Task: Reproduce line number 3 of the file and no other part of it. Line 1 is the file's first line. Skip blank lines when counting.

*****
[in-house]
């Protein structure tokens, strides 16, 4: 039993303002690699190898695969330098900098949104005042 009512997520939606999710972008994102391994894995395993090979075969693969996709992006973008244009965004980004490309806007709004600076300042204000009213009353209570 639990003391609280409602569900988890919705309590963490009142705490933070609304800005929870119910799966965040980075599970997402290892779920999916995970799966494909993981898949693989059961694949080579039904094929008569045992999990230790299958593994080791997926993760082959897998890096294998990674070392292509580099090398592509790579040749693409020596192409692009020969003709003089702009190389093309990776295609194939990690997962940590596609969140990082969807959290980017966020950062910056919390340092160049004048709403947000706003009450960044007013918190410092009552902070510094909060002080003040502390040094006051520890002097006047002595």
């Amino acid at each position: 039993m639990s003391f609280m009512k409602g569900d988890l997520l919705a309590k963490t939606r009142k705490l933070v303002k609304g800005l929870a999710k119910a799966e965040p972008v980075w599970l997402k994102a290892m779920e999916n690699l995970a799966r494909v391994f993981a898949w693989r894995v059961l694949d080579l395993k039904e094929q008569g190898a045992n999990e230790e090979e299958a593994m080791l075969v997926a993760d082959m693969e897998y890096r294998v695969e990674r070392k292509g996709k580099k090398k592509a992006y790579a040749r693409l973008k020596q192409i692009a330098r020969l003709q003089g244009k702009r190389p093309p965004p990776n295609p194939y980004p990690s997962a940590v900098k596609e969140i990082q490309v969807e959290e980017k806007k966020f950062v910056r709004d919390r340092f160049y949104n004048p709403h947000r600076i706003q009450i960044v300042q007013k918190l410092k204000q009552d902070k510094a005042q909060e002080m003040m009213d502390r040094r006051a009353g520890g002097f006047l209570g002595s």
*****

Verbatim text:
């Amino acid at each position: 039993m639990s003391f609280m009512k409602g569900d988890l997520l919705a309590k963490t939606r009142k705490l933070v303002k609304g800005l929870a999710k119910a799966e965040p972008v980075w599970l997402k994102a290892m779920e999916n690699l995970a799966r494909v391994f993981a898949w693989r894995v059961l694949d080579l395993k039904e094929q008569g190898a045992n999990e230790e090979e299958a593994m080791l075969v997926a993760d082959m693969e897998y890096r294998v695969e990674r070392k292509g996709k580099k090398k592509a992006y790579a040749r693409l973008k020596q192409i692009a330098r020969l003709q003089g244009k702009r190389p093309p965004p990776n295609p194939y980004p990690s997962a940590v900098k596609e969140i990082q490309v969807e959290e980017k806007k966020f950062v910056r709004d919390r340092f160049y949104n004048p709403h947000r600076i706003q009450i960044v300042q007013k918190l410092k204000q009552d902070k510094a005042q909060e002080m003040m009213d502390r040094r006051a009353g520890g002097f006047l209570g002595s």